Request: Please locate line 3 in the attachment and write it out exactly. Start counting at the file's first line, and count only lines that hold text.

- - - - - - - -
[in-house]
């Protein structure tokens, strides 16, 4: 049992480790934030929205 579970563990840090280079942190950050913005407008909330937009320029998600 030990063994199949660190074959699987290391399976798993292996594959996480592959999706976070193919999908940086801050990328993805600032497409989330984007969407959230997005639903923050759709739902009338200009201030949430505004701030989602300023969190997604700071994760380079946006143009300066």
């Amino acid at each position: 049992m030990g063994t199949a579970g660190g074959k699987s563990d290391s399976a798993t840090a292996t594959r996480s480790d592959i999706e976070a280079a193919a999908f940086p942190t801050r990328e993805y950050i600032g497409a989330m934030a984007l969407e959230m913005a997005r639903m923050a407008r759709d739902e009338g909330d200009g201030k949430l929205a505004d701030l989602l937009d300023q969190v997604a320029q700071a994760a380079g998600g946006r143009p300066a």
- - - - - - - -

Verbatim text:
């Amino acid at each position: 049992m030990g063994t199949a579970g660190g074959k699987s563990d290391s399976a798993t840090a292996t594959r996480s480790d592959i999706e976070a280079a193919a999908f940086p942190t801050r990328e993805y950050i600032g497409a989330m934030a984007l969407e959230m913005a997005r639903m923050a407008r759709d739902e009338g909330d200009g201030k949430l929205a505004d701030l989602l937009d300023q969190v997604a320029q700071a994760a380079g998600g946006r143009p300066a």